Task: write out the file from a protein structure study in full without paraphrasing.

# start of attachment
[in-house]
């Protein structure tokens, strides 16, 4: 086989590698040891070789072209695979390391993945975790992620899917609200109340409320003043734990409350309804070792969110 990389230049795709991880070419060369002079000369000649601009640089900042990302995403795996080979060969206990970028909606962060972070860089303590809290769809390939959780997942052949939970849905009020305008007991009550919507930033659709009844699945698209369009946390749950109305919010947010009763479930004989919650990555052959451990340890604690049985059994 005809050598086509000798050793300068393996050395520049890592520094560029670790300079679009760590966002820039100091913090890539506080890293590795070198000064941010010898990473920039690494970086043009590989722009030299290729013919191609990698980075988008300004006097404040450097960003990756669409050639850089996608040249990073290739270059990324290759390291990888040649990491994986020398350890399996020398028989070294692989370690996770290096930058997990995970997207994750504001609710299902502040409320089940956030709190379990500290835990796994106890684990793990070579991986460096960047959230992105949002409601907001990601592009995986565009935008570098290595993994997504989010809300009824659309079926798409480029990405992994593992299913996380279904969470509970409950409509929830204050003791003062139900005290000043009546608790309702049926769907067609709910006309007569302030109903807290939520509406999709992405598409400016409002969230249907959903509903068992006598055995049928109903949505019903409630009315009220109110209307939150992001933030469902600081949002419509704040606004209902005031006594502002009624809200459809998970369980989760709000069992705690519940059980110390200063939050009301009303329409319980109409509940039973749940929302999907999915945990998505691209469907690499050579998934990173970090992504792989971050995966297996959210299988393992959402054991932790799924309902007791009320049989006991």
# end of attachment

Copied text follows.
[in-house]
């Protein structure tokens, strides 16, 4: 086989590698040891070789072209695979390391993945975790992620899917609200109340409320003043734990409350309804070792969110 990389230049795709991880070419060369002079000369000649601009640089900042990302995403795996080979060969206990970028909606962060972070860089303590809290769809390939959780997942052949939970849905009020305008007991009550919507930033659709009844699945698209369009946390749950109305919010947010009763479930004989919650990555052959451990340890604690049985059994 005809050598086509000798050793300068393996050395520049890592520094560029670790300079679009760590966002820039100091913090890539506080890293590795070198000064941010010898990473920039690494970086043009590989722009030299290729013919191609990698980075988008300004006097404040450097960003990756669409050639850089996608040249990073290739270059990324290759390291990888040649990491994986020398350890399996020398028989070294692989370690996770290096930058997990995970997207994750504001609710299902502040409320089940956030709190379990500290835990796994106890684990793990070579991986460096960047959230992105949002409601907001990601592009995986565009935008570098290595993994997504989010809300009824659309079926798409480029990405992994593992299913996380279904969470509970409950409509929830204050003791003062139900005290000043009546608790309702049926769907067609709910006309007569302030109903807290939520509406999709992405598409400016409002969230249907959903509903068992006598055995049928109903949505019903409630009315009220109110209307939150992001933030469902600081949002419509704040606004209902005031006594502002009624809200459809998970369980989760709000069992705690519940059980110390200063939050009301009303329409319980109409509940039973749940929302999907999915945990998505691209469907690499050579998934990173970090992504792989971050995966297996959210299988393992959402054991932790799924309902007791009320049989006991």